To allow work on specifications for Java SE JSRs to take place in the OpenJDK Community, right alongside the work on their reference implementations, in a way that satisfies the transparency requirements of version 2.8 of the Java Community Process (JSR 348).
Why isn't the existing Terms-of-Use document adequate?
The existing document was designed to cover contributions of code rather than specification material, and the latter must be governed by a different kind of license.
Does this change make the JCP subservient to OpenJDK?
No, not at all! The JCP remains the governing body for the Java programming language, the Java virtual machine, and all Java SE APIs. This change merely allows work on Java SE JSRs to be done directly in the OpenJDK Community, in the most convenient and transparent way possible.
How does JSR 348 change the way that JSRs are managed?
The principal changes are that JSR Expert Groups must hold their discussions on a public mailing list, they must use a public issue-tracking mechanism to record and track their progress, and they must publish their working documents for all to see.
Moving JSR EG work to OpenJDK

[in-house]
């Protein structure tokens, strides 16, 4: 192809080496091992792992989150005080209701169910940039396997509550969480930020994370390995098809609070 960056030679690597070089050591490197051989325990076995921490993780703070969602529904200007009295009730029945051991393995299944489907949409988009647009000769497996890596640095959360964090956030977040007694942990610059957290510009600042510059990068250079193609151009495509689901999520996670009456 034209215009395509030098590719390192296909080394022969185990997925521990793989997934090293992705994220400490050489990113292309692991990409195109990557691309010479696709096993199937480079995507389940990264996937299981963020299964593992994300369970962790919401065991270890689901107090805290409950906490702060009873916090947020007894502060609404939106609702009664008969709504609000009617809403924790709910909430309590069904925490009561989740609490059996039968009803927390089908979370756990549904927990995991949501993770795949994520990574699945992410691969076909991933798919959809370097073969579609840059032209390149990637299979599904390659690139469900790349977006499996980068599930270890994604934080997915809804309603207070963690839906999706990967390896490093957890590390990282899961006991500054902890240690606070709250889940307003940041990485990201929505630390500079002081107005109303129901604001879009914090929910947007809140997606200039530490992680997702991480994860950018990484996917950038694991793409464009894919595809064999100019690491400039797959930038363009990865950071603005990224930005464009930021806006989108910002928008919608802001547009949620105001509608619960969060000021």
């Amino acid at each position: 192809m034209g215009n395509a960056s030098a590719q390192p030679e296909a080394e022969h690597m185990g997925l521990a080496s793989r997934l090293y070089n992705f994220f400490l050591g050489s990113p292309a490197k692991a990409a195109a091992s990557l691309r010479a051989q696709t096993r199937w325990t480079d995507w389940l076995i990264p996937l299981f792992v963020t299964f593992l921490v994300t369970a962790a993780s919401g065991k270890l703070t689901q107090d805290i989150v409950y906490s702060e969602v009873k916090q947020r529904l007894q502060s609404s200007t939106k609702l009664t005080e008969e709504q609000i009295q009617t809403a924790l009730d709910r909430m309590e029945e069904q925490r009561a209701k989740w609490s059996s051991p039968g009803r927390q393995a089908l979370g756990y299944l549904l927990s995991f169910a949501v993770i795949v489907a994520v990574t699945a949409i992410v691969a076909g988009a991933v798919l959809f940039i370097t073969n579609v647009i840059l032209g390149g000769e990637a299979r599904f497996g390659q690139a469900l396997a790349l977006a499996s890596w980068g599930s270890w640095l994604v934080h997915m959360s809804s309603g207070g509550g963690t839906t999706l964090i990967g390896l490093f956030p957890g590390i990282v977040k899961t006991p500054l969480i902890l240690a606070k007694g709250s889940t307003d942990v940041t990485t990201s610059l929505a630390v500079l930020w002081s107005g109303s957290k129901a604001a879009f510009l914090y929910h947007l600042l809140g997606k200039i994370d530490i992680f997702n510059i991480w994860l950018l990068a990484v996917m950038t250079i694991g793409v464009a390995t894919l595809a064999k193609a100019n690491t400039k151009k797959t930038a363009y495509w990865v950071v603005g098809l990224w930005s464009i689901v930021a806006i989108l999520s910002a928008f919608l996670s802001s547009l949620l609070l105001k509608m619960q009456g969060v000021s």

Must all JSRs related to Java SE now be hosted in the OpenJDK Community?
No, but going forward all active Oracle-led Java SE JSRs with open-source reference implementations will be hosted here.
Which Java SE JSRs does Oracle currently lead?
The active JSRs related to Java SE currently led by Oracle are:
So the mailing lists, web content, and issue trackers for the Expert Groups of those JSRs will be moved to OpenJDK?
Yes, as soon as practical.
The Lambda JSR has been active for quite a while. Will the past e-mail traffic of its Expert Group be published here?
The JSR 335 Spec Lead, Brian Goetz, will do that if the EG members agree to it.
I'm a spec lead for a JSR related to Java SE but I don't work for Oracle. May I host my JSR in the OpenJDK Community?
Absolutely! The best way to initiate that is to propose an OpenJDK Project for your JSR's prototype and eventual reference implementation. Detailed guidance on how to host JSR work related to an OpenJDK Project will be available soon.
The Oracle Contributor Agreement
Will members of Expert Groups of JSRs hosted in the OpenJDK Community be required to sign the Oracle Contributor Agreement (OCA)?
No, but if they want to make material contributions to a JSR then they will need to do so.
How can I tell if I, or someone else, has signed the OCA?
A list of OCA signatories is available here.
I previously signed the old Sun Contributor Agreement (SCA). Do I need to sign the OCA too?
No, all SCA signatories are now considered OCA signatories.
I'm not an EG member but I want to make material contributions to a JSR specification. Do I also need to sign the OCA?
I'm not an EG member, I want to make material contributions to a JSR specification, and I've signed the OCA. Do I also need to sign the JCP's Java Specification Participation Agreement (JSPA)?
No, but if you want to become a member of the JCP then you'll have to sign the JSPA.